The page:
Paycheck Protection Program Loan Forgiveness FAQs
The US Small Business Administration (SBA) and Treasury Department released new FAQs on Paycheck Protection Program (PPP) loan forgiveness. It includes guidance on loan forgiveness regarding general issues, payroll costs, nonpayroll costs, and reductions for lenders and borrowers.
Highlights of the Paycheck Protection Program loan forgiveness FAQs
Which loan forgiveness application should sole proprietors, independent contractors, or self-employed individuals with no employees complete?
Sole proprietors, independent contractors, and self-employed individuals who had no employees at the time of the PPP loan application and did not include any employee salaries in the computation of average monthly payroll in the Borrower Application Form automatically qualify to use the Loan Forgiveness Application Form 3508EZ or lender equivalent and should complete that application.
If a borrower submits a timely loan forgiveness application, does the borrower have to make any payments on its loan prior to SBA remitting the forgiveness amount, if any?
As long as a borrower submits its loan forgiveness application within ten months of the completion of the Covered Period (as defined below), the borrower is not required to make any payments until the forgiveness amount is remitted to the lender by SBA. If the loan is fully forgiven, the borrower is not responsible for any payments. If only a portion of the loan is forgiven, or if the forgiveness application is denied, any remaining balance due on the loan must be repaid by the borrower on or before the maturity date of the loan. Interest accrues during the time between the disbursement of the loan and SBA remittance of the forgiveness amount. The borrower is responsible for paying the accrued interest on any amount of the loan that is not forgiven. The lender is responsible for notifying the borrower of remittance by SBA of the loan forgiveness amount (or that SBA determined that no amount of the loan is eligible for forgiveness) and the date on which the borrower’s first payment is due, if applicable.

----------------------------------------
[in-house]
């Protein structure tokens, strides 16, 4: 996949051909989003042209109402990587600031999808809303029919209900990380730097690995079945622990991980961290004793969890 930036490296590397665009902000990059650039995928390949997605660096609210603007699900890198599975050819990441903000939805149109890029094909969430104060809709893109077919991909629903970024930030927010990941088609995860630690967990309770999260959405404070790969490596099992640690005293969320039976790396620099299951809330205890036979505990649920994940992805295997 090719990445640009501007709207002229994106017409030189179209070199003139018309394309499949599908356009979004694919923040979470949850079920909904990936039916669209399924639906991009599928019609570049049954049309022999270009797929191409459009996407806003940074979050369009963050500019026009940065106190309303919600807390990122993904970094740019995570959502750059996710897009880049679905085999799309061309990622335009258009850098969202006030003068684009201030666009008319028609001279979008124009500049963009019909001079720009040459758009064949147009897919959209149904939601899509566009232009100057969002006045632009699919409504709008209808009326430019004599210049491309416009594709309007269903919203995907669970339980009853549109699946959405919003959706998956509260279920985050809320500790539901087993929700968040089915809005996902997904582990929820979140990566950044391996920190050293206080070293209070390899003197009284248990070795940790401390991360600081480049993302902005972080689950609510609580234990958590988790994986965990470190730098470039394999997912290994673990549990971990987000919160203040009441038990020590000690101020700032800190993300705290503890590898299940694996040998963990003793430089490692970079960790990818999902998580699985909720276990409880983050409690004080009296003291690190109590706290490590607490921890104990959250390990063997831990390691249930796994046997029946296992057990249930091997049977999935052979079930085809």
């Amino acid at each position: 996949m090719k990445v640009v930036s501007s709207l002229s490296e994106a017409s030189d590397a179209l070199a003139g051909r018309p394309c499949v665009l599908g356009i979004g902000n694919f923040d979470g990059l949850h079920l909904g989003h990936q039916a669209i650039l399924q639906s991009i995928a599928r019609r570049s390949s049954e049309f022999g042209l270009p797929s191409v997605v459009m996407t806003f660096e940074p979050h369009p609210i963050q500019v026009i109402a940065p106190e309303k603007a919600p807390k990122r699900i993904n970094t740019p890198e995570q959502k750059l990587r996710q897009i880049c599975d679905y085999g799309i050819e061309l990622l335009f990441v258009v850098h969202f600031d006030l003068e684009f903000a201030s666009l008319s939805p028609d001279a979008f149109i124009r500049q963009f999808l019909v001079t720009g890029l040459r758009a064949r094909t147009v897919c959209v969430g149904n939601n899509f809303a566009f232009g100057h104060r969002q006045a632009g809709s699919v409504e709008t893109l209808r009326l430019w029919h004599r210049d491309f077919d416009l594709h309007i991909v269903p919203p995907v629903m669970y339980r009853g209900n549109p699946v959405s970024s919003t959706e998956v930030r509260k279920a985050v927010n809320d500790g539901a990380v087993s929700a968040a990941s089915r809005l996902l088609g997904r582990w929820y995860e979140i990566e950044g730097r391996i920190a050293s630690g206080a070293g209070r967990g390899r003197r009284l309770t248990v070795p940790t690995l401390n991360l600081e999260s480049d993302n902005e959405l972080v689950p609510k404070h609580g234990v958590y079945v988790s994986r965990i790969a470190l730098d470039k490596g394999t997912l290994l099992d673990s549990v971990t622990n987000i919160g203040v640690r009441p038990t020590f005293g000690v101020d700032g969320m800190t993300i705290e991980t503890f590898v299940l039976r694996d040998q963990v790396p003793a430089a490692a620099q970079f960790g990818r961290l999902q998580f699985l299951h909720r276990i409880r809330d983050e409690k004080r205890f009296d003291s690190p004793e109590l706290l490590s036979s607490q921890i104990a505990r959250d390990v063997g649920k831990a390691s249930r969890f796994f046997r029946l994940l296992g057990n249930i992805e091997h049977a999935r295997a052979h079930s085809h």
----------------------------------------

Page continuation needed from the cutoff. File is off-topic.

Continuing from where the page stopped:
For purposes of calculating cash compensation, should borrowers use the gross amount before deductions for taxes, employee benefits payments, and similar payments, or the net amount paid to employees?
The gross amount should be used when calculating cash compensation.
Are only salaries or wages covered by loan forgiveness, or can a borrower pay lost tips, lost commissions, bonuses, or other forms of incentive pay and have such costs qualify for loan forgiveness?
Payroll costs include all forms of cash compensation paid to employees, including tips, commissions, bonuses, and hazard pay. Note that forgivable cash compensation per employee is limited to $100,000 on an annualized basis.
Is interest on unsecured credit eligible for loan forgiveness?
No. Payments of interest on business mortgages on real or personal property (such as an auto loan) are eligible for loan forgiveness. Interest on unsecured credit is not eligible for loan forgiveness because the loan is not secured by real or personal property. Although interest on unsecured credit incurred before February 15, 2020 is a permissible use of PPP loan proceeds, this expense is not eligible for forgiveness.
If a seasonal employer elects to use a 12-week period between May 1, 2019 and September 15, 2019 to calculate its maximum PPP loan amount, what period in 2019 should be used as the reference period for calculating any reductions in the loan forgiveness amount?
A seasonal employer that elects to use a 12-week period between May 1, 2019 and September 15, 2019 to calculate its maximum PPP loan amount must use the same 12-week period as the reference period for calculation of any reduction in the amount of loan forgiveness.
For purposes of calculating the loan forgiveness reduction required for salary/hourly wage reductions in excess of 25% for certain employees, are all forms of compensation included or only salaries and wages?
For purposes of calculating reductions in the loan forgiveness amount, the borrower should only take into account decreases in salaries or wages.
Join Our Newsletter
Sign up to receive exclusive newsletters with the latest information affecting you and your organization.
SHARE THIS POST